Skip to ContentGo to accessibility pageKeyboard shortcuts menu
OpenStax Logo

Learning objectives

By the end of this section you should be able to

  • Use a Python shell to run statements and expressions interactively.
  • Explain the function of the up and down arrow keyboard shortcuts.

The interpreter

Python is a high-level language, meaning that the source code is intended for humans to understand. Computers, on the other hand, understand only low-level machine code made up of 1's and 0's. Programs written in high-level languages must be translated into machine code to run. This translation process can happen all at once, or a little at a time, depending on the language.

Python is an interpreted language: the source code is translated one line at a time while the program is running. The Python interpreter translates source code into machine code and runs the resulting program. If and when an error occurs, the interpreter stops translating the source code and displays an error message.

Most development environments include a Python shell for experimenting with code interactively. A shell, also called a console or terminal, is a program that allows direct interaction with an interpreter. The interpreter usually runs an entire program all at once. But the interpreter can run one line of code at a time within a Python shell.


Running a Python shell

Concepts in Practice

Using a Python shell

Python is a _____ language.
  1. high-level
  2. low-level
Which of the following is the most basic line of code the interpreter can run?
  1. print(1 + 1)
  2. 1 + 1
  3. 1
What result does the shell display after running the line name = input()?
  1. the name that was input
  2. nothing (except for >>>)

The arrow keys

A Python shell is convenient for exploring and troubleshooting code. The user can try something, look at the results, and then try something else. When an error occurs, an error message is displayed, but the program keeps running. That way, the user can edit the previous line and correct the error interactively.

The acronym REPL (pronounced "rep ul") is often used when referring to a shell. REPL stands for "read-eval-print loop," which describes the repetitive nature of a shell:

  1. Read/input some code
  2. Evaluate/run the code
  3. Print any results
  4. Loop back to step 1

Most shells maintain a history of every line of code the user types. Pressing the up or down arrow key on the keyboard displays the history. The up arrow displays the previous line; the down arrow displays the next line. That way, the user can repeat a line without having to type the line again.


Correcting a typo

Concepts in Practice

Using the arrow keys

Which arrow keys were needed to edit the typo?
  1. only the up arrow key
  2. the up and down arrows
  3. the up and left arrows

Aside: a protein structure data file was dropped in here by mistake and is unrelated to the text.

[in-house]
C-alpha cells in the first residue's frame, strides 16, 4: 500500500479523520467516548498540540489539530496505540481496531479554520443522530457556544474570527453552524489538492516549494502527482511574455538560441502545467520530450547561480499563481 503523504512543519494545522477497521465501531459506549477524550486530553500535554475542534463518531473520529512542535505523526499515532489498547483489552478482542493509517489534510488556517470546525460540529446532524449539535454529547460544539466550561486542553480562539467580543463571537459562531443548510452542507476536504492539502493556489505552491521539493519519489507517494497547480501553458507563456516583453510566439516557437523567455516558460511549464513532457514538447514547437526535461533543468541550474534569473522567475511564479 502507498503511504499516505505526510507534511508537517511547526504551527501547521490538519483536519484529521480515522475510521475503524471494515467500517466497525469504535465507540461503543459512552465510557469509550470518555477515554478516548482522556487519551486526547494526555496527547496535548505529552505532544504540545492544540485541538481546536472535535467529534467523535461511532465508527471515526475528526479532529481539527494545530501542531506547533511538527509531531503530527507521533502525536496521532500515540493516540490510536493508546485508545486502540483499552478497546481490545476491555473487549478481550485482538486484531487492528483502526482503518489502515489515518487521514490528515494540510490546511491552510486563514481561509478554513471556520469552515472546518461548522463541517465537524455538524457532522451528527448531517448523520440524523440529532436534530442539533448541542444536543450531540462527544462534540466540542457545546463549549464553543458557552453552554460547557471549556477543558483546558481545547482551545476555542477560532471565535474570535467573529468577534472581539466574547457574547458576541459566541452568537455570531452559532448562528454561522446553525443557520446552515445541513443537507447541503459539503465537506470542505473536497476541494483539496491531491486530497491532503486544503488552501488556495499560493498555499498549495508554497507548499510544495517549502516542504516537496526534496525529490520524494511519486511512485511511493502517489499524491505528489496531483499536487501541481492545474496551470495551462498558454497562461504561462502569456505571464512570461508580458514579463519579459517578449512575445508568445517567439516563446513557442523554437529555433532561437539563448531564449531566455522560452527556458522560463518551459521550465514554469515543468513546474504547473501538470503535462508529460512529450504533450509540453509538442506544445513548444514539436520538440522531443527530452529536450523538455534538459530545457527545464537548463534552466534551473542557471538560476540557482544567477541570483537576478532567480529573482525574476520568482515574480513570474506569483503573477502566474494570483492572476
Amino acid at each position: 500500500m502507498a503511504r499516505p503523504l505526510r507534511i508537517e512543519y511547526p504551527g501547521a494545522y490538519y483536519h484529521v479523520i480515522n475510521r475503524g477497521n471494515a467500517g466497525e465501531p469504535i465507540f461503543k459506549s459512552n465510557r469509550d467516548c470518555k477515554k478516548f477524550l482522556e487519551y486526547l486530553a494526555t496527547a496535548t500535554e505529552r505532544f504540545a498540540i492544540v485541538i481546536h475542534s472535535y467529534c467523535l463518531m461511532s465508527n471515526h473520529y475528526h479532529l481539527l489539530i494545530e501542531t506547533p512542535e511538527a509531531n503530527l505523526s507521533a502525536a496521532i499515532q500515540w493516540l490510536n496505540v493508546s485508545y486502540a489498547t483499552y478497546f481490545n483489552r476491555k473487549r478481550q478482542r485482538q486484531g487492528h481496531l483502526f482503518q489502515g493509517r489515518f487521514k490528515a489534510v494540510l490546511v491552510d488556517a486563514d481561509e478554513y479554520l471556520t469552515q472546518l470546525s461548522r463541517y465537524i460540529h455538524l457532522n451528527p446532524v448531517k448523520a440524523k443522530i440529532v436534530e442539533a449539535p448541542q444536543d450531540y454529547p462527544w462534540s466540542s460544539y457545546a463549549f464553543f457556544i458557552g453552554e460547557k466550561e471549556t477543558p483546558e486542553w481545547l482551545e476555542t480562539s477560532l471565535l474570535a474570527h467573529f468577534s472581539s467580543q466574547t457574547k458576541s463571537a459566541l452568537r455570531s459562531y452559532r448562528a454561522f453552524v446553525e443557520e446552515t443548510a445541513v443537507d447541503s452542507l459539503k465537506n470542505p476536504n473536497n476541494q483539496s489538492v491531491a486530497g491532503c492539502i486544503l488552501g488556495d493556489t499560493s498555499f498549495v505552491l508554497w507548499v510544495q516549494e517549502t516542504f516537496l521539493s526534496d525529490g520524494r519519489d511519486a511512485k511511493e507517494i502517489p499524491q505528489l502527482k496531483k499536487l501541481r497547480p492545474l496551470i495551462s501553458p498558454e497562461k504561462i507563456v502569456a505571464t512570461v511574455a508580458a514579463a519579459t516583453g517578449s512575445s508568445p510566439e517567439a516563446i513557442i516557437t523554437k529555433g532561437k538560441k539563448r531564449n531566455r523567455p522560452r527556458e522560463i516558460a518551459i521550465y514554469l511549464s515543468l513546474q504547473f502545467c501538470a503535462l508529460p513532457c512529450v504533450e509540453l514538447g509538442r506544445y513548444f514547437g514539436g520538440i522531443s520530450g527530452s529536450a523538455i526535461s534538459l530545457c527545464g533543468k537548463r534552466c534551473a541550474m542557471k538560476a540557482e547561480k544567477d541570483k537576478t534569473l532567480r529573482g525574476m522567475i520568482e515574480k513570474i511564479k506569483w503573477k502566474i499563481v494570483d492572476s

What keys would the user press to go back two lines?
  1. press the up arrow twice
  2. press the down arrow twice
  3. press the left arrow twice

Try It

Exploring the shell

Running code interactively is a great way to learn how Python works. Open a Python shell on your computer, or use the one at Then enter any Python code, one line at a time, to see the result. Here are a few expressions to try:

  • x = 5
  • 3*x - 5
  • 3 * (x-5)
  • x
  • type(1)
  • type('1')
  • str(1)
  • int('1')
  • abs(-5)
  • abs(5)
  • len("Yo")
  • len("HoHo")
  • round(9.49)
  • round(9.50)

Note: These functions (type, str, int, len, and round) will be explored in more detail later in the chapter. You can read more about the built-in functions in the Python documentation.

Try It

Correcting mistakes

Open a Python shell on your computer, or use the one at Run the following two statements in the shell:

  • x = 123
  • y = 456

Making mistakes is common while typing in a shell. The following lines include typos and other errors. For each line: (1) run the line in a shell to see the result, (2) press the up arrow to repeat the line, and (3) edit the line to get the correct result.

  • print("Easy as", X)
  • print("y divided by 2 is", y / 0)
  • name = intput("What is your name? ")
  • print(name, "is", int(name), "letters long.")
  • print("That's all folks!)

The expected output, after correcting typos, should look like:

  • Easy as 123
  • y divided by 2 is 228.0
  • (no error/output)
  • Stacie is 6 letters long.
  • That's all folks!

This book may not be used in the training of large language models or otherwise be ingested into large language models or generative AI offerings without OpenStax's permission.

Want to cite, share, or modify this book? This book uses the Creative Commons Attribution License and you must attribute OpenStax.

Attribution information
  • If you are redistributing all or part of this book in a print format, then you must include on every physical page the following attribution:
    Access for free at
  • If you are redistributing all or part of this book in a digital format, then you must include on every digital page view the following attribution:
    Access for free at
Citation information

© Mar 15, 2024 OpenStax. Textbook content produced by OpenStax is licensed under a Creative Commons Attribution License . The OpenStax name, OpenStax logo, OpenStax book covers, OpenStax CNX name, and OpenStax CNX logo are not subject to the Creative Commons license and may not be reproduced without the prior and express written consent of Rice University.

This book utilizes the OpenStax Python Code Runner. The code runner is developed by Wiley and is All Rights Reserved.